The Cybersecurity Tempest in a Teapot

I don’t get what the big hubbub is about. I understand that internet types are all aflame about President Obama’s executive order on cybersecurity. Congress has been unable to reach a consensus, with a bill passing the House, but not the Senate — in part, I believe, because of opposition from the Obama Administration. 

If this is what the administration was fighting for, it is more of a pop gun than a cannon. A quick read of the executive order indicates that it is all voluntary. True, it calls on the federal government — primarily the Secretary of Homeland Security — to develop standards for cybersecurity for the owners of critical infrastructure of U.S. internet networks. And it is up to the federal government to decide who makes it onto the list of critical infrastructure, which is defined as “systems or assets, physical or virtual, so vital to the United States that the incapacity or destruction of such systems and assets would have a debilitating impact on security, national economic security, national public health or safety, or any combination of those matters.”But, unless I am missing something, no private company or individual is required to adopt those standards.  So, like Obama’s gun orders, the executive order on cybersecurity is a waste of presidential power — all show but no substance. 

In fact, there is no reason why the federal government needs to perform this function. If this is just an issue of identifying the best cybersecurity practices, we should allow private industry, both the creators and consumers of advanced internet and computing technology, to develop their own voluntary standards. The federal government can then help ensure those standards become uniform simply by choosing to buy and sell internet products from those firms that offer the best balance of security versus cost effectiveness. Allow the market to develop the best way for companies to protect their internet infrastructures and information, and they can sell those products to the government.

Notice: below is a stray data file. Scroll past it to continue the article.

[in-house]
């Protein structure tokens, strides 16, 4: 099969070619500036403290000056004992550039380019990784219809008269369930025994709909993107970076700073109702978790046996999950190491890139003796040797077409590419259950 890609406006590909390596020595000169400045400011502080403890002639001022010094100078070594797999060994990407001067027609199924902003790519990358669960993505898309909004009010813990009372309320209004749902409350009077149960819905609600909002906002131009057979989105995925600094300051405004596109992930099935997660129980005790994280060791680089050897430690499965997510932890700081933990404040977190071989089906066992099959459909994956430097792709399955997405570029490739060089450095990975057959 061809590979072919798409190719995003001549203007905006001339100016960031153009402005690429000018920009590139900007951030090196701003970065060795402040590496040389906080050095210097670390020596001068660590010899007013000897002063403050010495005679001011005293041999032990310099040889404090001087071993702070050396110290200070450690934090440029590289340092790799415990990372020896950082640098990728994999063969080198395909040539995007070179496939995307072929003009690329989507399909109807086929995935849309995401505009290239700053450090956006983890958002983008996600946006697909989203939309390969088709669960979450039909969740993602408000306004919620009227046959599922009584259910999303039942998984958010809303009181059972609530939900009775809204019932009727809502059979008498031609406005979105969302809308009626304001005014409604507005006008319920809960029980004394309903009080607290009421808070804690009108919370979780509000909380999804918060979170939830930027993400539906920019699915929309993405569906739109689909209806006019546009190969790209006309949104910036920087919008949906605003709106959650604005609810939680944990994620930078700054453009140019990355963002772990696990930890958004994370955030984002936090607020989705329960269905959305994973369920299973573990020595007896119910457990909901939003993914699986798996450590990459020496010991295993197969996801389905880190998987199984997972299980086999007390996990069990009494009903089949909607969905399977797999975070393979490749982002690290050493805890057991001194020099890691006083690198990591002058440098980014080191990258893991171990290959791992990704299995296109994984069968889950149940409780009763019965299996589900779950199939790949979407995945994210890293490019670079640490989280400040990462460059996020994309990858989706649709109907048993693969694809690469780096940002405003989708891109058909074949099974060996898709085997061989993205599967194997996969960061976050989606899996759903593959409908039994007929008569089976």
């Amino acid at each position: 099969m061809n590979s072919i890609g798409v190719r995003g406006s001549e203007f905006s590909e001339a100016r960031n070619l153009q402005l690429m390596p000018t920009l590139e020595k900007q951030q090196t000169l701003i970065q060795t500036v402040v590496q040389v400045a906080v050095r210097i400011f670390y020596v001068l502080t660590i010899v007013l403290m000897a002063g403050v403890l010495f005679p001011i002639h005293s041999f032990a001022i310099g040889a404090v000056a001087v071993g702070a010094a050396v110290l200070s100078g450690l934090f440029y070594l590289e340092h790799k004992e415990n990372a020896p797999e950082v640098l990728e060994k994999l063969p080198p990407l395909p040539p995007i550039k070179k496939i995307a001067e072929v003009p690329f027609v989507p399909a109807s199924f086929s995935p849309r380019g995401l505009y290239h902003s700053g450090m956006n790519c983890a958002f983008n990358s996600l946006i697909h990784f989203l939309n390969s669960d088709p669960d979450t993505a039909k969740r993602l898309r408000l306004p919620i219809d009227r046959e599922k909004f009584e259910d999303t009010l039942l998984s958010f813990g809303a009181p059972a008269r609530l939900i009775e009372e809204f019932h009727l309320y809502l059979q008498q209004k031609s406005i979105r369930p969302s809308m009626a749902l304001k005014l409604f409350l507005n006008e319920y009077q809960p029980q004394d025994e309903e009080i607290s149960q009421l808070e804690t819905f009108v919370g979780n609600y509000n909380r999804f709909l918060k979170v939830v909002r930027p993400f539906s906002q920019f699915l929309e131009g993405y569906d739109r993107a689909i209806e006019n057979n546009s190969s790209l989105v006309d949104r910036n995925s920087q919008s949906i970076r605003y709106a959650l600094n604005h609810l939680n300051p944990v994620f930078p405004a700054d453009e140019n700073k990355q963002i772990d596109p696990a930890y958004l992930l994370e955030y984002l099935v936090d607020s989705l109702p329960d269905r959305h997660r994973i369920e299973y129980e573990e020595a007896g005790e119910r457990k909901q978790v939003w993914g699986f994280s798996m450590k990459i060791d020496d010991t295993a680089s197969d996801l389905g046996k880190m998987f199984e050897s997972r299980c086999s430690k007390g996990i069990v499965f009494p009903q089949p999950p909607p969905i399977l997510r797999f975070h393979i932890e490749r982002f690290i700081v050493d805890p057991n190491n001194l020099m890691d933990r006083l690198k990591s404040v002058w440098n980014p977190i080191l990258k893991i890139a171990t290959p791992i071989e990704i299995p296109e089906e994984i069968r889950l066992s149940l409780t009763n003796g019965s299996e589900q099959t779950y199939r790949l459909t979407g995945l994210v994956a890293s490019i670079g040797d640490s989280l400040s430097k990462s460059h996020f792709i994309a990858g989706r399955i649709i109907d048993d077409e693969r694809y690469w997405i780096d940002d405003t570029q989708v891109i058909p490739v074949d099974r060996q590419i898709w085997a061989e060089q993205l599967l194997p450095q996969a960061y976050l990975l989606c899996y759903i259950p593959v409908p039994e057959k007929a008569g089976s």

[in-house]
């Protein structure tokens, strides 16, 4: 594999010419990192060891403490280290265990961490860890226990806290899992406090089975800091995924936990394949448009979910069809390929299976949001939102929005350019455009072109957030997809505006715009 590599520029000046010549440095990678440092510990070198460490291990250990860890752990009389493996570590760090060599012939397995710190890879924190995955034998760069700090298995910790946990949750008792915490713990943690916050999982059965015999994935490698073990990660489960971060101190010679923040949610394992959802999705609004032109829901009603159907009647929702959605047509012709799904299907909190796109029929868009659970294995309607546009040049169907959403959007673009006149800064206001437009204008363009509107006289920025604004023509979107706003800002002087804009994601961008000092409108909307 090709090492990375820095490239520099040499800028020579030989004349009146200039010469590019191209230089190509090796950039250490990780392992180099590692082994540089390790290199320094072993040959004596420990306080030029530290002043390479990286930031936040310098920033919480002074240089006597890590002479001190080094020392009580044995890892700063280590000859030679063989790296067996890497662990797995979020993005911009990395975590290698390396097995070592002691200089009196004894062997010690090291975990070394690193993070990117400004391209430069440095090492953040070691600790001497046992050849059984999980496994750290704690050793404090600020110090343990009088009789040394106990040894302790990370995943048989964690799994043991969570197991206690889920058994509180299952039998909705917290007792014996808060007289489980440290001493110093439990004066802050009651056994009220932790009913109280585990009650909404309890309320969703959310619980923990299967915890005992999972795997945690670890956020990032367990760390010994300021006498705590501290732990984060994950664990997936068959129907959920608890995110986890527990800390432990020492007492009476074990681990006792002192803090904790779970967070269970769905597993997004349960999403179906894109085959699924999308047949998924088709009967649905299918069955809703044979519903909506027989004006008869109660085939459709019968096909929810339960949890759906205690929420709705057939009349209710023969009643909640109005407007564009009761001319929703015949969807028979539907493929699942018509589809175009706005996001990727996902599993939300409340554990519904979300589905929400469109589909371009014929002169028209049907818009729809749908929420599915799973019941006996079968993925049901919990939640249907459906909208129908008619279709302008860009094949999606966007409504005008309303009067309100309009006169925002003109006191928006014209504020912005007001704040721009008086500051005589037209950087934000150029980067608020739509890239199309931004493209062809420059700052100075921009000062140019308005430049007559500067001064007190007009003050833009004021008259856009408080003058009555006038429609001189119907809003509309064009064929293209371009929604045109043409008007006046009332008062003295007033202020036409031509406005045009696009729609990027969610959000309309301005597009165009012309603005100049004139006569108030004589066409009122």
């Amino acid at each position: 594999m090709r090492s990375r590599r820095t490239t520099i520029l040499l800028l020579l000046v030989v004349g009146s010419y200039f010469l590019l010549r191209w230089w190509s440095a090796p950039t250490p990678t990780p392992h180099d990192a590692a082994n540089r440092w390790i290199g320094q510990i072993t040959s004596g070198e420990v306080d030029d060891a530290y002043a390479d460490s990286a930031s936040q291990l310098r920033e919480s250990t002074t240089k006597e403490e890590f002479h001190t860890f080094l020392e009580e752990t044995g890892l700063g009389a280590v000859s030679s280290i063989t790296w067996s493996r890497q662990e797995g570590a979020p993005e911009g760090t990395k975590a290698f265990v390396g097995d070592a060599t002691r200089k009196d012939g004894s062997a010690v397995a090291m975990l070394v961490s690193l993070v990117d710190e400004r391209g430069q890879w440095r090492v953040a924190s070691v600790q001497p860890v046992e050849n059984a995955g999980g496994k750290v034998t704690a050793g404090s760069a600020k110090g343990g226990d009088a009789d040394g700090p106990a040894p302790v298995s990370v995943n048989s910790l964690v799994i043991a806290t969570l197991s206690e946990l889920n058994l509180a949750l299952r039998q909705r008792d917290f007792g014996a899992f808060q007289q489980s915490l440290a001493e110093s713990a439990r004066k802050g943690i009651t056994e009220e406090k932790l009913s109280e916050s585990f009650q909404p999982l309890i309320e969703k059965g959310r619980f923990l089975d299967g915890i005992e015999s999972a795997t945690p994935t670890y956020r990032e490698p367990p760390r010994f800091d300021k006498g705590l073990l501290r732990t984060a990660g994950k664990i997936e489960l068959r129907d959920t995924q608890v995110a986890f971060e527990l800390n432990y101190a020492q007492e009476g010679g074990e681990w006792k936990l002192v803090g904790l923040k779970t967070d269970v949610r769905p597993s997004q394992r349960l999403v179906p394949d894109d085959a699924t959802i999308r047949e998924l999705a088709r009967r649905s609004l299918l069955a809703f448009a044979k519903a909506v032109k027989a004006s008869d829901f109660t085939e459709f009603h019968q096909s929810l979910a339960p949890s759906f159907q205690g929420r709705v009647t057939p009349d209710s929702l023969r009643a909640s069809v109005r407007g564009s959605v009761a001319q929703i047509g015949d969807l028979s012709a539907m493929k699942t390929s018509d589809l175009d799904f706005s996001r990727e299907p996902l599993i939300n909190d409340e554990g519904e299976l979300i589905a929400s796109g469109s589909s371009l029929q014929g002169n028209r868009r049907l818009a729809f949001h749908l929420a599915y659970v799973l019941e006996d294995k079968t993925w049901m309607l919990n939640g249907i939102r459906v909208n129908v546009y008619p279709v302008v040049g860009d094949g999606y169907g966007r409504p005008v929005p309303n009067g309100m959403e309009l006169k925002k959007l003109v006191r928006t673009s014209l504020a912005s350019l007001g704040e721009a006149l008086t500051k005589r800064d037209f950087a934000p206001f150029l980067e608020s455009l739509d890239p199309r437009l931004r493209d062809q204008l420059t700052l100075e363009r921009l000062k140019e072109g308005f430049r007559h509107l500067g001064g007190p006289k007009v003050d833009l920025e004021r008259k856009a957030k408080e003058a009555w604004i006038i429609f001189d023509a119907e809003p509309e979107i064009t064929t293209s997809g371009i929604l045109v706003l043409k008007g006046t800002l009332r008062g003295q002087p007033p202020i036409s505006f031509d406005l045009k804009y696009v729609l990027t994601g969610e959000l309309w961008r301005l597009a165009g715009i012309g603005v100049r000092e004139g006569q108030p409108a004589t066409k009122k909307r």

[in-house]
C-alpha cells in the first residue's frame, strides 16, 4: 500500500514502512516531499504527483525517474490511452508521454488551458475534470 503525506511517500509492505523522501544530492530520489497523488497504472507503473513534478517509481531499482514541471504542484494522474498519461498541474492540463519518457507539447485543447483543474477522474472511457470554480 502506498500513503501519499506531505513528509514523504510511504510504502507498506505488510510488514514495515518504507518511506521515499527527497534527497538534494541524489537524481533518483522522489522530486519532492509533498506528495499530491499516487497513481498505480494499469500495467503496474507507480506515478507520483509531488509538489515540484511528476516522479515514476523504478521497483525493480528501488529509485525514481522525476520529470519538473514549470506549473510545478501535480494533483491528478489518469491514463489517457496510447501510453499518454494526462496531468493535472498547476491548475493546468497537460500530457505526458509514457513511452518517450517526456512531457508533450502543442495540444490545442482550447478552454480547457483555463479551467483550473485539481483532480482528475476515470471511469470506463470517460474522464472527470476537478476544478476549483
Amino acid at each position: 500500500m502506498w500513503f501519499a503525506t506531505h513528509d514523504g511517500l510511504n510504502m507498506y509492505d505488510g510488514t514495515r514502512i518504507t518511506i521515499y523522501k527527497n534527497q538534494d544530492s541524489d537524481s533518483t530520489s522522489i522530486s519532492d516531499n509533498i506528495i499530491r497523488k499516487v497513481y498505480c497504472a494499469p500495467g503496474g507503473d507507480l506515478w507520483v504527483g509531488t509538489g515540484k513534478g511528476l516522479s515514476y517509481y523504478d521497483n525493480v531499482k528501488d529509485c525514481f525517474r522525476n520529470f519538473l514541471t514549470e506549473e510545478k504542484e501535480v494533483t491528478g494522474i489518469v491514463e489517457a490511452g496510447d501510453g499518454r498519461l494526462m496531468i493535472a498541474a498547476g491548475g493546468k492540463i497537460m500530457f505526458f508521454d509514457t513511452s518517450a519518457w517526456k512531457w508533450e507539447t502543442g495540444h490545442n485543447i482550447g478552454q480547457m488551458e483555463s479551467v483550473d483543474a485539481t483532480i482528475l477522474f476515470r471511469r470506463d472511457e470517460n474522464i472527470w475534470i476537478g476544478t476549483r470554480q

1. Aaron Miller
    John Yoo:

    In fact, there is no reason why the federal government needs to perform this function. ….

    If something can be accomplished without government, it should be accomplished without government.

    Beware of mission creep.

  2. lynn bateman

    Just another ruse by BHO to intrude on and manage American life.  Thanx for illuminating, John.

  3. raycon and lindacon

    Think of this as the commerce clause for the internet.  All voluntary, no obligations… at the moment.

    Once the structure is in place at Homeland Security, the requirement that it be implemented by law is ready to go.  All it takes is yet another Executive Order with the force of law.  Unlike most of the physical universe, the internet does not suffer the physical inertia of bricks and mortar commerce.  Try this control without having the infrastructure in place and functioning, and the instant rebellion of the internet culture would scramble such resistance that the structure could never be built.  Build it first and there can be no resistance.

    Obama has been in power for over 4 years now.  How long will it take before we understand how he works?

  4. Nick Stuart

    Agree with raycon and lindacon

    Also

    John Yoo:  The federal government can then help ensure those standards become uniform simply by choosing to buy and sell internet products from those firms that offer the best balance of security versus cost effectiveness.

    Charming notion, that the federal government would choose to buy and sell  from the firms offering the best balance.

    This would happen completely untainted by the thumbs of lobbyists, whose district benefits, the executive branch picking winners and losers, minority contracting, and support for memes du jour like green energy pressing down on the scales used to weigh the purchase.

    This also assumes that the cost/effectiveness balance is uniform for all sectors of the federal government and matches the cost/effectiveness balance for the private sector.

    Prof. Yoo (like Prof. Epstein), really needs to get out more. While his legal analysis is sublime, it is often accompanied by a disconnect with the reality where most of us operate. 

  5. Tuck

    “Prof. Yoo (like Prof. Epstein), really needs to get out more. While his legal analysis is sublime, it is often accompanied by a disconnect with the reality where most of us operate. ”

    Indeed, although I think Prof. Yoo is better connected, generally.

    The Feds can’t secure their own networks, the security vendors that they use can’t secure their networks.  The notion that they would be of any use in telling citizens how to secure our networks isn’t worthy of serious consideration.

    Except, I guess, in academia or Washington.

    That said, we do have a serious problem with network security…